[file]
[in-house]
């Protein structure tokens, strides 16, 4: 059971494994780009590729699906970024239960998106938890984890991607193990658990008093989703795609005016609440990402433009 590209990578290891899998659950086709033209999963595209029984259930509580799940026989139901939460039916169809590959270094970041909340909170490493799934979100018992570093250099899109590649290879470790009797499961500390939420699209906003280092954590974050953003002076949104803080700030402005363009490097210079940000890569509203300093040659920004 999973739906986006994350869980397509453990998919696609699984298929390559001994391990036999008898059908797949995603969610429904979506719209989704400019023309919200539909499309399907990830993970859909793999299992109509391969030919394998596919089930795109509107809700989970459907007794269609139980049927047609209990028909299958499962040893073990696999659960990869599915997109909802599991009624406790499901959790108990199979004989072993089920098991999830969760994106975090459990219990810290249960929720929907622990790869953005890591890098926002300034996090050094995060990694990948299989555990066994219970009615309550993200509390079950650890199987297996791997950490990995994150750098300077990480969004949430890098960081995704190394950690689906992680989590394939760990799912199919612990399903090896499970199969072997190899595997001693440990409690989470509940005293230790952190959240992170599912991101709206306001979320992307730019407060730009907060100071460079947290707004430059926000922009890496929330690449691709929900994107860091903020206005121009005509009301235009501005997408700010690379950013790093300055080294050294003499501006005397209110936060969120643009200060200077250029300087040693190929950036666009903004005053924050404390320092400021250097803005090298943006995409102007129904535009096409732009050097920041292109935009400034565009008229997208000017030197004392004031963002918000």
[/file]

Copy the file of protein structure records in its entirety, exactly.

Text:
[in-house]
């Protein structure tokens, strides 16, 4: 059971494994780009590729699906970024239960998106938890984890991607193990658990008093989703795609005016609440990402433009 590209990578290891899998659950086709033209999963595209029984259930509580799940026989139901939460039916169809590959270094970041909340909170490493799934979100018992570093250099899109590649290879470790009797499961500390939420699209906003280092954590974050953003002076949104803080700030402005363009490097210079940000890569509203300093040659920004 999973739906986006994350869980397509453990998919696609699984298929390559001994391990036999008898059908797949995603969610429904979506719209989704400019023309919200539909499309399907990830993970859909793999299992109509391969030919394998596919089930795109509107809700989970459907007794269609139980049927047609209990028909299958499962040893073990696999659960990869599915997109909802599991009624406790499901959790108990199979004989072993089920098991999830969760994106975090459990219990810290249960929720929907622990790869953005890591890098926002300034996090050094995060990694990948299989555990066994219970009615309550993200509390079950650890199987297996791997950490990995994150750098300077990480969004949430890098960081995704190394950690689906992680989590394939760990799912199919612990399903090896499970199969072997190899595997001693440990409690989470509940005293230790952190959240992170599912991101709206306001979320992307730019407060730009907060100071460079947290707004430059926000922009890496929330690449691709929900994107860091903020206005121009005509009301235009501005997408700010690379950013790093300055080294050294003499501006005397209110936060969120643009200060200077250029300087040693190929950036666009903004005053924050404390320092400021250097803005090298943006995409102007129904535009096409732009050097920041292109935009400034565009008229997208000017030197004392004031963002918000």